Hindu: Get colorful, laugh out loud, be merry on Holi

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SUNDAY, MARCH 20: Watch your back and wear old clothes today—it’s Holi, the Hindu festival of colors! (Get Holi 2011 articles, advice and gossip at Times of India.) Across India and in Hindu communities around the world, devotees welcome spring by throwing a rainbow of colored powder and water at one another, forgetting age and caste and painting their world in visual merriment. (Get the picture with 37 large, colorful photos of Holi last year, courtesy of the Boston Globe.) In some places, the festivities associated with Holi can last up to 16 days.

Fiery Story on Holika Dahan (Holi Eve)

For this ancient festival that predates Christianity by centuries, participants begin preparations days in advance. Families collect firewood from their homes and surrounding land, bringing what they’ve collected to the site of a huge bonfire on Holi Eve—known also as Holika Dahan. On Holika Dahan, Hindus remember the miraculous legend of Prahlad, a strict devotee of Lord Vishnu who was spared his life when the Demoness Holika carried him into a fire. (Wikipedia has details.) Prahlad’s wicked father opposed his devotion to Vishnu so strongly that the father tried to burn his son with Holika’s help. Instead, Prahlad prayed to Lord Vishnu and escaped unscathed—while Holika burned to death. On Holika Dahan, Hindus burn effigies of Holika and celebrate the triumph of good over evil. If this fiery story sounds exotic to Westerners, stop and think about stories of goodness surviving fires in ancient Western traditions—and we’re sure you’ll come up with a few connections if you think about it. (Hint: Early chapters of the book of Daniel contain one example still honored by Westerners. Native American lore has more.)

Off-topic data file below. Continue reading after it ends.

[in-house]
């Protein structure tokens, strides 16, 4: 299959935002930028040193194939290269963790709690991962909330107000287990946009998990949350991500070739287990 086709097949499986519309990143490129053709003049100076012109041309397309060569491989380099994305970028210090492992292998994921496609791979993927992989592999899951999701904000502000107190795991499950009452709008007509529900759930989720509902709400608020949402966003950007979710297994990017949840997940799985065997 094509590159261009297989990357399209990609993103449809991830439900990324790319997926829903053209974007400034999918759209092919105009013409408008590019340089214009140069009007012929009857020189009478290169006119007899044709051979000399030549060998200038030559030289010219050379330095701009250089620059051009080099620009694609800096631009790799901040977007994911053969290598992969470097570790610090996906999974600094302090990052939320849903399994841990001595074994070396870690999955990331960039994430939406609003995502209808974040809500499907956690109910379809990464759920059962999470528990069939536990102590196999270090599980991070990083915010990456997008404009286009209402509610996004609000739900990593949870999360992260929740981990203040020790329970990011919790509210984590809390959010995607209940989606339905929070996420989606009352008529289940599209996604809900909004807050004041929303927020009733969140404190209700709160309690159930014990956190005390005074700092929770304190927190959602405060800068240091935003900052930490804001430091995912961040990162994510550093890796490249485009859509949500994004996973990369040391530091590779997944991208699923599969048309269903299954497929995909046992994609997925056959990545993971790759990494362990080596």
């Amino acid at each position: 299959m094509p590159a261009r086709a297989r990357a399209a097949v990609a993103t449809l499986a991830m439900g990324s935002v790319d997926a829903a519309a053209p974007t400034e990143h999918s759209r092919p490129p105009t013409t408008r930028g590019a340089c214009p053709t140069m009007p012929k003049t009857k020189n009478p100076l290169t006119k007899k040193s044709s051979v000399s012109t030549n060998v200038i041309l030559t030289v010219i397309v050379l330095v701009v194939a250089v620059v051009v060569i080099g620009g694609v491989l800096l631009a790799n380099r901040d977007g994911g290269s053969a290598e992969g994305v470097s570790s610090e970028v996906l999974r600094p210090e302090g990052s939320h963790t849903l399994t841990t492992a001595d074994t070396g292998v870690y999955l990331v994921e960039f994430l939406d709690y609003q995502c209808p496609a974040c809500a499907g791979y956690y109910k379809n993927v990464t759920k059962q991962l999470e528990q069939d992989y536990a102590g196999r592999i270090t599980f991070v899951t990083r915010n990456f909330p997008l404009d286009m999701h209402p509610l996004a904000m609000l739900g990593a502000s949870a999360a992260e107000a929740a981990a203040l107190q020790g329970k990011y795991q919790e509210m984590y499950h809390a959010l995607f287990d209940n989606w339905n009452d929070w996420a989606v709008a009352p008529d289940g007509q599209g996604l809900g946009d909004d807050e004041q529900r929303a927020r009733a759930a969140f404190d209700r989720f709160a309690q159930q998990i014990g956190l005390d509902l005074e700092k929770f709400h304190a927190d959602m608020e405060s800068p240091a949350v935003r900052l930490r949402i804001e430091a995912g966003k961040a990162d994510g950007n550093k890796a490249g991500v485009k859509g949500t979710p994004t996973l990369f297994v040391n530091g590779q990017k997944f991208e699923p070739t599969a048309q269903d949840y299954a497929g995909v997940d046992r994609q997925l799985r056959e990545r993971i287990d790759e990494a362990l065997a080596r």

Another legend associated with Holi tells of the mischievous Lord Krishna applying color to his beloved Radha and others, making popular the “coloring” associated with Holi today. (HoliFestival.org has more.) Hindus dash into the streets donning white clothes—colored powders or spray guns in hand—and begin dousing their friends and neighbors, wishing all a happy Holi. (Learn all about Holi rituals, history and more at I Love India.)

Is Holi healthy? Mixed answers depending on dye mixtures

How healthy is all of this? Well, some hold that the ancient rite of throwing colored powder has medicinal benefits. As spring is a common time to contract a cold or flu, the plants used to color the powder often have medicinal benefits and inhaling these medicinal herbs could protect the immune system. Unfortunately, many of today’s powder and water-based dyes have just the opposite effect of the original dyes, and some of the synthetic products are toxic. Many Indians are turning back to the natural dyes or purchasing nontoxic (albeit more expensive) powders. HoliFestival.org has eco-friendly powder recipes.

Concerns about Preserving Water in Holi

The Indian government has this year asked its citizens to embrace a water-free Holi, as water is scarce during summers in India and an average of 100 liters of water is wasted per participant on Holi bathing and playing. (Read a full article in Times of India.) Although water is an integral part of Holi’s most-loved event, officials are asking Hindus to “act responsibly” and frugally now, thereby avoiding widespread dehydration in coming months.

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